The tansan is laid on a very flat cement surface and then pressure is applied directly on top by using something hard like the back sole of a shoe or a large flat rock. The impact must be directly above the tansan or the tansan will warp and will be rendered unusable by its unstable shape.
This tansan's strength is it's stability. Having a very low profile means, short of getting knocked out of the ring, flipping it over on a very smooth surface is very very hard. The flatter the tansan is the more stable it gets, putting emphasis on the quality of its construction.
Whatever defensive capabilities you get with this configuration, you lose out on offensive capabilities. You're flat and very very light. Goliaths (overlapping configuration) won't even move even if you execute a full forced pitik. It's very possible for your tansan to go straight under the opponent's also.

3. Wedge Configuration
Well, we don't really call it wedge back then, because we didn't even know what wedges are at age six. Anyway, this configuration is also called bulldozer because of its scoop-like front.

How it's made:
The tansan is laid on a flat hard surface and then flattened with the force applied only to the 1/4 of the surface. This should cause half of the tansan to form a parabolic ramp and a normal back. If the normal half gets bent in any way, the tansan will become unstable and unusable.
A properly made tansan can send any type of tansan flying after it either gets hit or hits from the wedged side. Having this kind of advantage makes it one of the better offensive types in the list.
Being asymmetrical in shape, controlling the tansan is very hard, and many a flick will be wasted in aligning the wedged side to face the opponent.

4. Goliath, Overlapping Configuration
Dubbed as the goliath by my seven-year old friends, the goliath is basically multiple tansans pressed together to form a heavyweight monstrosity.

How it's made:
For double layered overlaps, two tansans are placed directly on top of each other, and then force is directly applied on top, just enough to make the top cap expand to the shape of the bottom cap. The edges of the cap can be hammered in to keep the overlap locked in place. For more layers, either the double layer is placed on top of a normal cap and then hammered down or three caps are placed directly on top of one another. Each layer added increases the chance of the build to be broken. The max layers I've seen is five, and it was very unstable already.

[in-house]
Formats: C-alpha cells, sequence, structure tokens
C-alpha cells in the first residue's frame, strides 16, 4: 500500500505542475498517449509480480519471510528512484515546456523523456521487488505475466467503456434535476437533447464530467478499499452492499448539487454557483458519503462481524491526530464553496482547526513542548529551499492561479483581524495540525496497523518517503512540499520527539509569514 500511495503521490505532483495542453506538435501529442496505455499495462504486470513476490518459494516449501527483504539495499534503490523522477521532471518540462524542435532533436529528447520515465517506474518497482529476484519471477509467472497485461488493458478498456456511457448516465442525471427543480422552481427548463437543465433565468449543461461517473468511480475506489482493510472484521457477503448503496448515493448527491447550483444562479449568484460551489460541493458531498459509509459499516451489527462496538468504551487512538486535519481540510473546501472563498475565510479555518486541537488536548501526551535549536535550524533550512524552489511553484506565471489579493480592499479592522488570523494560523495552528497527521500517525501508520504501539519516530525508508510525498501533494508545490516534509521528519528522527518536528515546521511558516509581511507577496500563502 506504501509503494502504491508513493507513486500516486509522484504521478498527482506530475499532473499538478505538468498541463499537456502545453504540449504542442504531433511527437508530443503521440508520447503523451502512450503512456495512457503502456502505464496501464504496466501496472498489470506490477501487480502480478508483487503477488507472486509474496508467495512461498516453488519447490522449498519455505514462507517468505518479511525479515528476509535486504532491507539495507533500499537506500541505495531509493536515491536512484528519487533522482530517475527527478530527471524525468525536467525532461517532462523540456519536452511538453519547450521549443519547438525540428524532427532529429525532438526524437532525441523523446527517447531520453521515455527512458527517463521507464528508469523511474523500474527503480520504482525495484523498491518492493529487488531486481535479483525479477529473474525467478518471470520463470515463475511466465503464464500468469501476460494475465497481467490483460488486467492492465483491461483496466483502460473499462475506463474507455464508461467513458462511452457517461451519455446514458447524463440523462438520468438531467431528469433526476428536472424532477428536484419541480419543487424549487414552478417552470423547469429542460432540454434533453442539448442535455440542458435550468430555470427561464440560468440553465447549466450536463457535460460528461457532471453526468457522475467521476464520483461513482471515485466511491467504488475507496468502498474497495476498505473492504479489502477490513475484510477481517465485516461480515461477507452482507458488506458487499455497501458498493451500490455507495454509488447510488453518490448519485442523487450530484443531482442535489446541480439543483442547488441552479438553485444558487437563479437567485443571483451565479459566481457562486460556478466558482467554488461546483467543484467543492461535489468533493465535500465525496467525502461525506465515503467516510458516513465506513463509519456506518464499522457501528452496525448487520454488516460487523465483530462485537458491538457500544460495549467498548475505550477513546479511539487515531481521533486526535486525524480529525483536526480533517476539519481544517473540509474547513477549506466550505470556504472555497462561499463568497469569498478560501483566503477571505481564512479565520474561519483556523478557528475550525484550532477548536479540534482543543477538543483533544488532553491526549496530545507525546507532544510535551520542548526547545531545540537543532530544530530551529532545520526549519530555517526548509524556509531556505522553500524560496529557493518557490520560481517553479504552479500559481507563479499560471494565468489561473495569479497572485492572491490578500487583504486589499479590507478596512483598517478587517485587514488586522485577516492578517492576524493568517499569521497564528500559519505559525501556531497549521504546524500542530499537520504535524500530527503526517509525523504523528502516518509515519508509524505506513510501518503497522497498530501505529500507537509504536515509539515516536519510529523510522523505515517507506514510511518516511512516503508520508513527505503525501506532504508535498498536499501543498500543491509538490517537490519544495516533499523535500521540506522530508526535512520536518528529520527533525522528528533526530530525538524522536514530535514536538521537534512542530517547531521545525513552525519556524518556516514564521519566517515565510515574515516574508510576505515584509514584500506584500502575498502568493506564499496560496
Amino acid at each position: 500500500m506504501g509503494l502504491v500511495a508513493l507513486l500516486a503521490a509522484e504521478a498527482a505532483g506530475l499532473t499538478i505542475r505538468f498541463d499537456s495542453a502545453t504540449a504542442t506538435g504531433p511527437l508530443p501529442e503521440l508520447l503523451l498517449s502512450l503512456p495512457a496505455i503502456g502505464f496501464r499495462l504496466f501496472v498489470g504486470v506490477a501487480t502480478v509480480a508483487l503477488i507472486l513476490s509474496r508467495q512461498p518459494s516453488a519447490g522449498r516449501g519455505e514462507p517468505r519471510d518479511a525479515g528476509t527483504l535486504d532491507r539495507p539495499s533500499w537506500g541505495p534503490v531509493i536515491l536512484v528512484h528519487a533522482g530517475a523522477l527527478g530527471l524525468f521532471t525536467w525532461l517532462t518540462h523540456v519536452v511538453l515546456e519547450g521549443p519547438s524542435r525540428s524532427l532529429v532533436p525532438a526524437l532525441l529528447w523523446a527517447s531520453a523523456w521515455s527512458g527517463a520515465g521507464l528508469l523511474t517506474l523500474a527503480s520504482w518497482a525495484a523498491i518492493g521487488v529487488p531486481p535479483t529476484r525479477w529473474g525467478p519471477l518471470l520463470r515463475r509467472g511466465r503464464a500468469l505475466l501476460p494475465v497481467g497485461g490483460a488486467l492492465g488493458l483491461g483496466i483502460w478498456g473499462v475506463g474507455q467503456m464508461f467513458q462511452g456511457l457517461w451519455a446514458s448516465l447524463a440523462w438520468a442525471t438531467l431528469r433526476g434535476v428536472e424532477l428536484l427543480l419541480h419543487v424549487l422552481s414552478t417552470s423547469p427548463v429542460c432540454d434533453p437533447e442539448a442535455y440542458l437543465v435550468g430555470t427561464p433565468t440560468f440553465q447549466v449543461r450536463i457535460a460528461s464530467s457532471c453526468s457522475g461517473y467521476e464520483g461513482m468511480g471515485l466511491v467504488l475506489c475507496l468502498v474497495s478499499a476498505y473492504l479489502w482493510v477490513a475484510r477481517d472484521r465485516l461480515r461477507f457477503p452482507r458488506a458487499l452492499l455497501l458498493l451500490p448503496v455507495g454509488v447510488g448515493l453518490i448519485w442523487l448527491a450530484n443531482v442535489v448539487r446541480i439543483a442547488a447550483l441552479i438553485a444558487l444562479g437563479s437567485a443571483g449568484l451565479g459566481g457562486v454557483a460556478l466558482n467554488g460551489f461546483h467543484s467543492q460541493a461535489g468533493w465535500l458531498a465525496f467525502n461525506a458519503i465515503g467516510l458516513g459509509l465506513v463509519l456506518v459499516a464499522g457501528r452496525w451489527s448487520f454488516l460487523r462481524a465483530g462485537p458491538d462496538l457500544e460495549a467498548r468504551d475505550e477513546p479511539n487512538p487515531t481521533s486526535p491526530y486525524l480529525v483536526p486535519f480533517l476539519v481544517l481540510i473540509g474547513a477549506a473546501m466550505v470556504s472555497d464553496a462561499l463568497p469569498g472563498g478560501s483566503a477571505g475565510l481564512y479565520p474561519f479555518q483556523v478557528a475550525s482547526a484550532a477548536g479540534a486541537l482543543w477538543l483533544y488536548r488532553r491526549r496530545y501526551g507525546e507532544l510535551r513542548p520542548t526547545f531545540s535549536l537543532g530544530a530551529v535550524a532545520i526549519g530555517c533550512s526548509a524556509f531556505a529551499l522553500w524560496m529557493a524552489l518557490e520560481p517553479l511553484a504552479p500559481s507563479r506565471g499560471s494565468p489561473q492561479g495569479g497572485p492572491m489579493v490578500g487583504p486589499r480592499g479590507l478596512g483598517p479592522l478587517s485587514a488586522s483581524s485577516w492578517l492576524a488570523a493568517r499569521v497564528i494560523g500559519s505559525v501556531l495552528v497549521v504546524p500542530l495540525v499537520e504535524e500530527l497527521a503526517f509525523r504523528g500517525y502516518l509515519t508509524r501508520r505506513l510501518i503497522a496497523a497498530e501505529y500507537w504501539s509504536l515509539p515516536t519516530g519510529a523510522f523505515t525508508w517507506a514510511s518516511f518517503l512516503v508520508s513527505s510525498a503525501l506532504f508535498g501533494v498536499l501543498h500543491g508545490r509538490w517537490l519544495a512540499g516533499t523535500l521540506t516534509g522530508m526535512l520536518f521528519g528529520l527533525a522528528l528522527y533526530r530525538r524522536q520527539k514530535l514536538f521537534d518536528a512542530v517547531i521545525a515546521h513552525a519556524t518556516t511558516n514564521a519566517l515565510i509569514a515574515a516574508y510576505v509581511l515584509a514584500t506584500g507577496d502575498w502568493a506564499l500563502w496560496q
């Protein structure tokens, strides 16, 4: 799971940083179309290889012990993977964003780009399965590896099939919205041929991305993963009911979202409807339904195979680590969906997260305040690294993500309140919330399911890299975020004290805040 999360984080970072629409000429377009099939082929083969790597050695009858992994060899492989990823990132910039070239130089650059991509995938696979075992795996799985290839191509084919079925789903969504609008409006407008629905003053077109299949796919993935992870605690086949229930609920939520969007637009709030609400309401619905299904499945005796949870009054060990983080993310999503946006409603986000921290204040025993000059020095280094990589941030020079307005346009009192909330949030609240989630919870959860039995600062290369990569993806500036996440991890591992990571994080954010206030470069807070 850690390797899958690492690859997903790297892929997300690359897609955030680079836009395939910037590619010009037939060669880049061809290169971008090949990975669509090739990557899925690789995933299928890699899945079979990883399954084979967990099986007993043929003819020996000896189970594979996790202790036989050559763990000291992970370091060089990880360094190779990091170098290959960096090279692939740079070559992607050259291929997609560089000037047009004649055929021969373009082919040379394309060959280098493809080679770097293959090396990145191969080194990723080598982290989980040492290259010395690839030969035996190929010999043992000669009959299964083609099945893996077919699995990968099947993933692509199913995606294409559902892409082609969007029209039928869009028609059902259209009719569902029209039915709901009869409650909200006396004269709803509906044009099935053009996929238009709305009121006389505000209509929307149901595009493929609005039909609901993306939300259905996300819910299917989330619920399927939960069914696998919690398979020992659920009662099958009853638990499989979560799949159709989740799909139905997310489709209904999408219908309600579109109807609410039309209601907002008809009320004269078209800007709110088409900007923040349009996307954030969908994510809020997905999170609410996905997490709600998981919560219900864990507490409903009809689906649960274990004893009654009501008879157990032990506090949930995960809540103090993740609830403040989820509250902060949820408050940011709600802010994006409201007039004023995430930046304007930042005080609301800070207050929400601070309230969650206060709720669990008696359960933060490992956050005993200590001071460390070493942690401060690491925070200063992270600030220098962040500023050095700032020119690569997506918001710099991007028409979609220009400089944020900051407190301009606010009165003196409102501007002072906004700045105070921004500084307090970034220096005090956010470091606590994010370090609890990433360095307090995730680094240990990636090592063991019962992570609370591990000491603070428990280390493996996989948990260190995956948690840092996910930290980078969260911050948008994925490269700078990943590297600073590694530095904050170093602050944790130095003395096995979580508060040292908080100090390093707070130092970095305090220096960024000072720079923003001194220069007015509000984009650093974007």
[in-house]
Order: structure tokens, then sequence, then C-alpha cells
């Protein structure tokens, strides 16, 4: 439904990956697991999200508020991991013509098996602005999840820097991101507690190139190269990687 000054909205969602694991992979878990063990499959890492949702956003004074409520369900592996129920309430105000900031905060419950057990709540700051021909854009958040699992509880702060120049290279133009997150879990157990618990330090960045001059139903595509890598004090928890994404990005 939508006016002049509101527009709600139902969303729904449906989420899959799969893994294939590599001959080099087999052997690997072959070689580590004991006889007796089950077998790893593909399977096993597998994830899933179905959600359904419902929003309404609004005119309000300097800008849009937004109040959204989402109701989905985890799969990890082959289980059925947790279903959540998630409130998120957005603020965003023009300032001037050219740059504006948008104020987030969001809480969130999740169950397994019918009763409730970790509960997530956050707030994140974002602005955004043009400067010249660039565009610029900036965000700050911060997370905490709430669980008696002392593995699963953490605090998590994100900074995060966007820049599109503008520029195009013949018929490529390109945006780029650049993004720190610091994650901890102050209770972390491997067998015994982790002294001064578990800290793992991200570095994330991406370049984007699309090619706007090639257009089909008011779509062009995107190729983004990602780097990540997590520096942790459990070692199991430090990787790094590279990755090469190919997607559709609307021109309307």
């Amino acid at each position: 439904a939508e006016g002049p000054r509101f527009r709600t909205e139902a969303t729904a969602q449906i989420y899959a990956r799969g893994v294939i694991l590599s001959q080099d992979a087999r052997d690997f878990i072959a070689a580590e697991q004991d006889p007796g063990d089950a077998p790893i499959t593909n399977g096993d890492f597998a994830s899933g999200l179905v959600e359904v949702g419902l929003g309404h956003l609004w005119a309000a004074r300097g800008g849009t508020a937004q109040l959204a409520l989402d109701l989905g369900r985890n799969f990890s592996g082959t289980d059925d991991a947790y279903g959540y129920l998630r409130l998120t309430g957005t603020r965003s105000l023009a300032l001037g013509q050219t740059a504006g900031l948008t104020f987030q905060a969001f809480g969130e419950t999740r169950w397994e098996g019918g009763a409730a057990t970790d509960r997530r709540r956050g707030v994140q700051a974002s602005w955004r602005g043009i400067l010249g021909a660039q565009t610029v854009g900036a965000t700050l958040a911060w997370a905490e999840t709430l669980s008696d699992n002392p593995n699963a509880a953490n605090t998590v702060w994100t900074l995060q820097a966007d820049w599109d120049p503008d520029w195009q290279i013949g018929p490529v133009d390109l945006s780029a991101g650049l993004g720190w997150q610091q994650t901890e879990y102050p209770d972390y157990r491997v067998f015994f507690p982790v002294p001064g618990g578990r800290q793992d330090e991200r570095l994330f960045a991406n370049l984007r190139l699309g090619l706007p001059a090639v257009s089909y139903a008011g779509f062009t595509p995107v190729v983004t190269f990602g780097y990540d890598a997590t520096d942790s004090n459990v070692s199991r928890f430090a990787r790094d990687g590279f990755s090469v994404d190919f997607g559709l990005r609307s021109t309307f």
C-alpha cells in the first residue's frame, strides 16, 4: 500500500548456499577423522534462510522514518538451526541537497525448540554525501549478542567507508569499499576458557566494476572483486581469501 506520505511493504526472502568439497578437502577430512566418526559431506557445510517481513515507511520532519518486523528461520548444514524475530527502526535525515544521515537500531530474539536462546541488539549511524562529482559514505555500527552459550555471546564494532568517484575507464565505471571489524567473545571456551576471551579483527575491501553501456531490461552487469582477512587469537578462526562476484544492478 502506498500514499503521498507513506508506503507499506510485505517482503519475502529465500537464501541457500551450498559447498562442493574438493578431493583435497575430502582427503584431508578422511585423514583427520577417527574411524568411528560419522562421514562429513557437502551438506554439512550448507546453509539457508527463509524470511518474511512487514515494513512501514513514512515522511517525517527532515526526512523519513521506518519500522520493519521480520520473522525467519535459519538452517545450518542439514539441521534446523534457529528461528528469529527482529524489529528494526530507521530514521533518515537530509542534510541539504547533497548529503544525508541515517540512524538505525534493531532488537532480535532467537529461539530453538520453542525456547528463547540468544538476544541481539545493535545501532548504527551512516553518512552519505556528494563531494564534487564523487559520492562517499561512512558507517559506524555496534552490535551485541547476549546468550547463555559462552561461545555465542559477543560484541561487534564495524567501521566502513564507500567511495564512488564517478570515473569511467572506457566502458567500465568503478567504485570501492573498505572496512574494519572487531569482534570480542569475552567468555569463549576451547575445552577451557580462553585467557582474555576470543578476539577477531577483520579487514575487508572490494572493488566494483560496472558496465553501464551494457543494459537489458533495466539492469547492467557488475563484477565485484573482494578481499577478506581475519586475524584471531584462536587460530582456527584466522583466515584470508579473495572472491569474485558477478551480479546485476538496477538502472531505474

It's the normal configuration's big bad brother. Weighing twice or thrice, it's almost an unfair advantage. It's normal for a player using other configurations to refuse a match. Goliaths are often played against other goliaths, just to be fair.
Overlapping configurations are just makeshift caps placed on top of each other, so any impact on their weakpoints can make them shatter. Falling from a high place can have the same result as well.


To be fair, I know this game is rather old already, and it doesnt have the super powerups or proper hygiene standards of Tin Pin Slammer, still I think it's one of those great games that only sheer boredom could have created - and deserves as much preservation as possible.

Also, in case you lose in TWEWY, you can't use your "pin" to murder your opponent in a burst of rage. The tansan on the other hand, well, let's just say I forgot to mention how much of an advantage a flat configuration is during after-game brawls.